Friday, April 23, 2010

Jewish Navy Pilot Dies Protecting His Crew


The plane had blown an engine over the northern Arabian Sea, and the lead pilot, Lt. Miroslav "Steven" Zilberman, had to make lightning-quick decisions.

The E-2C Hawkeye, returning from a mission in Afghanistan, was a few miles out from the Dwight D. Eisenhower aircraft carrier. Zilberman, 31, was a veteran U.S. Navy pilot who had flown many times in the Middle East with the Hawkeye, a turbo-prop aircraft loaded with radar equipment.

The starboard propeller shut down, causing the plane to become unstable and plunge. Zilberman ordered his three crew mates, including the co-pilot, to bail. He manually held the plane as steady as possible so they could jump.

"He held the plane level for them to do so, despite nearly uncontrollable forces. His three crewmen are alive today because of his actions," Navy Rear Adm. Philip S. Davidson wrote to Zilberman's parents.

Zilberman went down with the aircraft on March 31. The 1997 graduate of Bexley High School was declared dead three days later, his body lost at sea.

The Navy soon will start recovery operations to try to pull the wreckage from the sea, said Lt. Cmdr. Philip R. Rosi II, a public-affairs command officer for the Naval Air Force Atlantic fleet in Norfolk, Va. The crash is being investigated.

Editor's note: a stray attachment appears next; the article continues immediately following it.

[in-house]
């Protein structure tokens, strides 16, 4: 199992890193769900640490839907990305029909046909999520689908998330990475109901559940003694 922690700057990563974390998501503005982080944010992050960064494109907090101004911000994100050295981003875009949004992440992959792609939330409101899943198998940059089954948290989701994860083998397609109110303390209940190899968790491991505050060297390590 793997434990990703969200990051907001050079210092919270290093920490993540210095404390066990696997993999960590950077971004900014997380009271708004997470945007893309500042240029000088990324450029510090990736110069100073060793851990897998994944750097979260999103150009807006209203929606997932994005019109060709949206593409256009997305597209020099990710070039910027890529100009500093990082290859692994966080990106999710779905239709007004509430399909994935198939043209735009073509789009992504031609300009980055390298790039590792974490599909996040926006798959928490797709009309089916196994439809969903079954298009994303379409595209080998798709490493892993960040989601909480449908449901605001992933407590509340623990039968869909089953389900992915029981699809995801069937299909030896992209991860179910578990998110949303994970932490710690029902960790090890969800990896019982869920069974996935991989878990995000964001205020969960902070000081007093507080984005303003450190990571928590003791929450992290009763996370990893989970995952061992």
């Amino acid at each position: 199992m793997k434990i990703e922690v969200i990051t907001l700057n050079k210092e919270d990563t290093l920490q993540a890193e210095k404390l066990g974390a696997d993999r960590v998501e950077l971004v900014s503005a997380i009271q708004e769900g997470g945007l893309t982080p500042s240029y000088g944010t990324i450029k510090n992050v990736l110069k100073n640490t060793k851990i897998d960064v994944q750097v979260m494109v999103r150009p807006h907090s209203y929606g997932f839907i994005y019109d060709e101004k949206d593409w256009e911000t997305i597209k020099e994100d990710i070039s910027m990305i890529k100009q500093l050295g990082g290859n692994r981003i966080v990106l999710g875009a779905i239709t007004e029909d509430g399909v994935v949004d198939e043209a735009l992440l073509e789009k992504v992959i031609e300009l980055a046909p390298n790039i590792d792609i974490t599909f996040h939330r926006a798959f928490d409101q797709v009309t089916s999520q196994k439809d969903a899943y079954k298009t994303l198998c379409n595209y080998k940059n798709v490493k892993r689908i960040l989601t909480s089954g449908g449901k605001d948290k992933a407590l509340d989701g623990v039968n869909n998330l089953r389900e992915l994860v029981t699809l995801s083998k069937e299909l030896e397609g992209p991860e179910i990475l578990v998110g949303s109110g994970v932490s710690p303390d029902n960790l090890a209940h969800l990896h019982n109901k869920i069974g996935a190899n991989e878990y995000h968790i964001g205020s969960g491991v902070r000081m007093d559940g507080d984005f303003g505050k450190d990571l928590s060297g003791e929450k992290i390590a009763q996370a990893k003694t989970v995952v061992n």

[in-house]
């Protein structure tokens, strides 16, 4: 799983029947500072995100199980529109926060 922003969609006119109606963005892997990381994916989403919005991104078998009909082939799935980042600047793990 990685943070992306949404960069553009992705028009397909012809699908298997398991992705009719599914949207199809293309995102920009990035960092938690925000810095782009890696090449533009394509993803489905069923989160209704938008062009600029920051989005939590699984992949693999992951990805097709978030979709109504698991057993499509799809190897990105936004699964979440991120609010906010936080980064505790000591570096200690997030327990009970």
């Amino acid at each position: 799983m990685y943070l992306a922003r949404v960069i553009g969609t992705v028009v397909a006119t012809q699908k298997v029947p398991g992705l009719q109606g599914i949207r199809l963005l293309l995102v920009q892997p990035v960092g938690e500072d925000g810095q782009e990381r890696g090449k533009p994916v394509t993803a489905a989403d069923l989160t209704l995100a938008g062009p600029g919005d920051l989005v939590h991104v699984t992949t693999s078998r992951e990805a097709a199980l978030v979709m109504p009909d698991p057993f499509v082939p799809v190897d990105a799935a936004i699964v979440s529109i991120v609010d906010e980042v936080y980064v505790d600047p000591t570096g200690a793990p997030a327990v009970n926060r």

Zilberman's last act earned him the Distinguished Flying Cross, one of the highest honors the U.S. Navy bestows, Rosi said.

The medal was presented to his wife, Katrina Zilberman, in Norfolk, where she lives with their children, Daniel, 4, and Sarah, 2. A copy of the medal also was given to his parents - Boris Zilberman and his wife, Anna Sokolov - who live in the Eastmoor area of Columbus.

"Now we have unbelievable pain," Sokolov said this week. "He was our one and only son."

After an April 8 memorial service in Norfolk and through conversations with fellow officers and friends, Zilberman's parents have learned how highly regarded their son was.

"He saved three lives. He's a hero," his mother said.

Zilberman was born in Ukraine, and his flight nickname was "Abrek," the name of one of the first two monkeys that flew into outer space for the Soviet Union.

Making a better life for their son was a major reason his parents decided to emigrate from Kiev, Ukraine. They were fearful of living only 90 miles from the leaking nuclear reactor at Chernobyl, and that their son would one day be forced into military service. They joined a wave of Jewish emigrants from the Soviet Union who settled in Columbus in 1991.

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